Hello everyone and welcome to this Ethics Alert which will discuss the recent New York Appellate Court disciplinary opinion suspending a lawyer who, inter alia, was found to have made “patently offensive racial, ethnic, homophobic, sexist, and other derogatory remarks to attorneys”, insulting an administrative law judge, and being disruptive in a hearing room. The disciplinary opinion is Matter of Teague 2015 NY Slip Op 06301, Appellate Division, First Department (July 28, 2015) and the opinion is online at justia.com here: http://law.justia.com/cases/new-york/appellate-division-first-department/2015/m-1137.html
According to the opinion, the lawyer was admitted in New York in 1993. In 2012 and 2013, the New York Disciplinary Committee brought 13 charges against the lawyer. After a hearing, the assigned referee recommended that the lawyer be found guilty of 6 of the charges, which were related to his “demeanor and actions”. The six charges were confirmed by the New York Hearing Panel in a report dated January 13, 2015 and other the seven charges were dismissed.
The lawyer was charged with having made “patently offensive racial, ethnic, homophobic, sexist, and other derogatory remarks to attorneys”, insulting an administrative law judge in a public forum, and being disruptive inside of and/or in the vicinity of hearing rooms; and “improperly importuning court clerks to recalendar cases even when told it could not be done”.
The evidence included testimony of three Administrative Law Judges: one judge received complaints of “disruptive or explosive conduct” by the lawyer and personally witnessed the behavior on several occasions; a second judge was called “a disgrace” by the lawyer in an open hearing room during or after a contentious hearing. A third judge had admonished the lawyer for talking in the courtroom, and the lawyer responded by becoming “irate, rude, loud, and combative”. Three attorneys who practiced traffic law in the same place as the lawyer (traffic court) testified that the lawyer had cursed and made “obscene, racist comments, and uttered profanities about ethnicity and homosexuality” “for years” in the public areas of the court. The had also threatened one of the attorneys on more than one occasion.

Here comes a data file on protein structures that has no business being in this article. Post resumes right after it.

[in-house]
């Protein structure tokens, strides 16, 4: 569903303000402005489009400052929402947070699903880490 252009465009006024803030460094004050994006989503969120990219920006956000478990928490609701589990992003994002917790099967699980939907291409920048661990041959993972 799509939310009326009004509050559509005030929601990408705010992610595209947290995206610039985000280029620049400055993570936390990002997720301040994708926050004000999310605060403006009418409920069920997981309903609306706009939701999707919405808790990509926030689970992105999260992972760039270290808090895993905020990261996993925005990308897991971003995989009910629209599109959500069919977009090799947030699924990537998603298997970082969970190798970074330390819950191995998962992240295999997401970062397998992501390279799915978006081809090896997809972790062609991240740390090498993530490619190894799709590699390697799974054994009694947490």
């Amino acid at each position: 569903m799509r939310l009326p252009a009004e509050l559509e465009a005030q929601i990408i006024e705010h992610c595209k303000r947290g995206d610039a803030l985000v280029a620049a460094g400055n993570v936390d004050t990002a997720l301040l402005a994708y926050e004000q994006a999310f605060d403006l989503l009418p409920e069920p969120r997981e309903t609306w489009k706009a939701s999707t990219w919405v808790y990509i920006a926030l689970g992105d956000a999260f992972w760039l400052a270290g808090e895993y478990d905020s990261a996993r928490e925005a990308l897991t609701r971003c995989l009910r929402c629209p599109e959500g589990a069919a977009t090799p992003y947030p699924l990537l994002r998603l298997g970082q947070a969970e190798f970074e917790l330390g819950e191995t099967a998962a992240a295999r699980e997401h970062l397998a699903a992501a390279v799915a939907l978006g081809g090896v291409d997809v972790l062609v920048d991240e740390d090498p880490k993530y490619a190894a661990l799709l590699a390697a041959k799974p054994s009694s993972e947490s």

The referee report recommended that the lawyer be “publicly sanctioned” and directed to attend an anger management program, based on the “vituperative and unseemly remarks” made to two Administrative Law Judges and the inappropriate language used with other attorneys. The referee also noted the unpleasant work atmosphere and that inappropriate language between the attorneys “appeared to be commonplace.” The referee attributed respondent’s misbehavior to “poor impulse control” and a “hair trigger response.”
The report further found that the lawyer admitted that he used inappropriate language, he intended to seek counseling, and he had never been convicted of any offense involving violence. The lawyer is active in his church, does pro bono work related to traffic cases, and “seeks to be successful on behalf of his clients”. The Hearing Panel rejected the referee’s recommendation of a “public sanction” and recommended a one month suspension.
After citing to relevant case law, the opinion states:
“Even assuming, as the Referee found, that it is true that inappropriate language by attorneys is commonplace at the (court), we fail to see how this constitutes mitigation or otherwise excuses respondent’s ongoing and public inappropriate behavior. Respondent has shown inexcusable disrespect in open court to two Administrative Law Judges. He has spewed racist, sexist, homophobic and offensive epithets against other attorneys that any reasonable person, let alone a reasonable attorney, would know are simply unacceptable in public discourse…Respondent’s conduct should not and will not be tolerated. Furthermore, we find it of concern that he attempted to undermine the functioning of the (court) by his repeated requests of the clerks to recalendar cases, even after being informed by more than one clerk that what he was asking would violate (court) policy.
The opinion rejected the one month suspension and suspended the lawyer for three months and also required the lawyer to continue offensive racial, ethnic, homophobic, anger management treatment for one year.
Bottom line: The practice of law is extremely stressful and lawyers strive to keep the stress (and any improper impulses) under control. This lawyer clearly failed to do this and made “patently offensive racial, ethnic, homophobic, sexist, and other derogatory remarks to attorneys”, insulted an administrative law judge in a public forum, was disruptive inside of and/or in the vicinity of hearing rooms; and “improperly importune(ed) court clerks to recalendar cases even when told it could not be done”. Notwithstanding that there was an “unpleasant work atmosphere and that inappropriate language between the attorneys “appeared to be commonplace’ at the court, the opinion suspended the lawyer for 3 months” and cited his poor impulse control” and a “hair trigger response.” This lawyer should be happy that the sanction was only a three (3) month suspension.
Be careful out there.
Disclaimer: this e-mail is not an advertisement, does not contain any legal advice, and does not create an attorney/client relationship and the comments herein should not be relied upon by anyone who reads it.
Joseph A. Corsmeier, Esquire
Law Office of Joseph A. Corsmeier, P.A.
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